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Catalog Data

Wood, flocked paper
Floral accessories
ca. 1860-1920
Victorian (1837-1901)
Rectangular, wooden box with vertical and horizontal partitions, which create individual spaces for the letters, numbers, and floral pins. Each section is labeled with a corresponding letter or number. The letters are made of flocked paper.
Label Text:
Inscriptions were a popular feature of the floral designs on wire frames, especially for lodge work, funerals, and congratulatory celebrations. Early lettering was made from dried flowers known as “immortelles” wired on wood and continued to be used by florists until 1910. Each letter was approximately two inches and cost $2.50 for a box of one hundred letters with picks included for attaching them to the arrangement. Later letting was made from materials such as foil, felt, and paper in a variety of colors and fonts, usually block letters or fancy scripts. Most lettering work included a few basic words or phrases and proper names or pet names for an individual. Commonly used words or phrases such as “Father,” “Friend,” or “At Rest” were imported in a variety of scripts. In 1917, self-adhesive letters and script words were introduced to the market, which made the florist’s work easier. These could be adhered to ribbon and tied on the design or letters could be pinned to the flowers and foliage.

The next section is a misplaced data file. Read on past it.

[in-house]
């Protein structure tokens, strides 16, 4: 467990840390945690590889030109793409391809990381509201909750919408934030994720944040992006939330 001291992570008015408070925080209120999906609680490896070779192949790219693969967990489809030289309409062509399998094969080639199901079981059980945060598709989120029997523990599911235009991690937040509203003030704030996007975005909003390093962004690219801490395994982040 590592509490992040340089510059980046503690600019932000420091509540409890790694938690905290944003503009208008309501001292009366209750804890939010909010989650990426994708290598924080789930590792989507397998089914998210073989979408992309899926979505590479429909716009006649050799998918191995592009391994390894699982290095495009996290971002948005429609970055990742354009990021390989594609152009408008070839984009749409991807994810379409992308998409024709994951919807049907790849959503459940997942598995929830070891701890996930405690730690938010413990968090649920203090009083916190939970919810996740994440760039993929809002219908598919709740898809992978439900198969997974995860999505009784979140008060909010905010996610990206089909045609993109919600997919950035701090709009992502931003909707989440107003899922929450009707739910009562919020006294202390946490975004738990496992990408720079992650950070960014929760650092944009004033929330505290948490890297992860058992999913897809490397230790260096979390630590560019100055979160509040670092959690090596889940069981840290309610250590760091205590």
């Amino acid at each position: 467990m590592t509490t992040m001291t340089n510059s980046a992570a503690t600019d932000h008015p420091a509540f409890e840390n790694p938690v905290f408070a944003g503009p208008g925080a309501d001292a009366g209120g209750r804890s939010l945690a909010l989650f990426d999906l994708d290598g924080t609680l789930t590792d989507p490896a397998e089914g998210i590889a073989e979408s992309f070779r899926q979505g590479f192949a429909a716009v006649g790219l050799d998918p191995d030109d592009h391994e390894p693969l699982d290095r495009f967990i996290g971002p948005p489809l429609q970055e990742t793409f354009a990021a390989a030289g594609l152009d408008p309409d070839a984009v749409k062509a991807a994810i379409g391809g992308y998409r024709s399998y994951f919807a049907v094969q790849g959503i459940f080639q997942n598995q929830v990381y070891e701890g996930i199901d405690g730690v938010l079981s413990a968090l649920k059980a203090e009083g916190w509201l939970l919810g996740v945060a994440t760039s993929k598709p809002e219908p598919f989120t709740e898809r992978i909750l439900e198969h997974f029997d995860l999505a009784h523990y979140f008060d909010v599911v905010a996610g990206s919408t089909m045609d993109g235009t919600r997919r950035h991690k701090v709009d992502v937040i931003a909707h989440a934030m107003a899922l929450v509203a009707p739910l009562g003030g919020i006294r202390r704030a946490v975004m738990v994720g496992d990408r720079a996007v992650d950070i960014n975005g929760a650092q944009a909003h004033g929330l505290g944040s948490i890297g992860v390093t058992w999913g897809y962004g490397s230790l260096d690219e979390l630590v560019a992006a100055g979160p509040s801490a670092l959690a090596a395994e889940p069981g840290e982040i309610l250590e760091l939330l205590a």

boxes (containers)  Search this
flocking  Search this
Floral Accessories  Search this
letters (signs)  Search this
numerals  Search this
floral designers  Search this
florist shops  Search this
Flower arrangement  Search this
Credit Line:
Smithsonian Gardens, Horticultural Artifacts Collection.
Accession number:
Restrictions & Rights:
Usage conditions apply
See more items in:
Horticultural Artifacts Collection
Data Source:
Smithsonian Gardens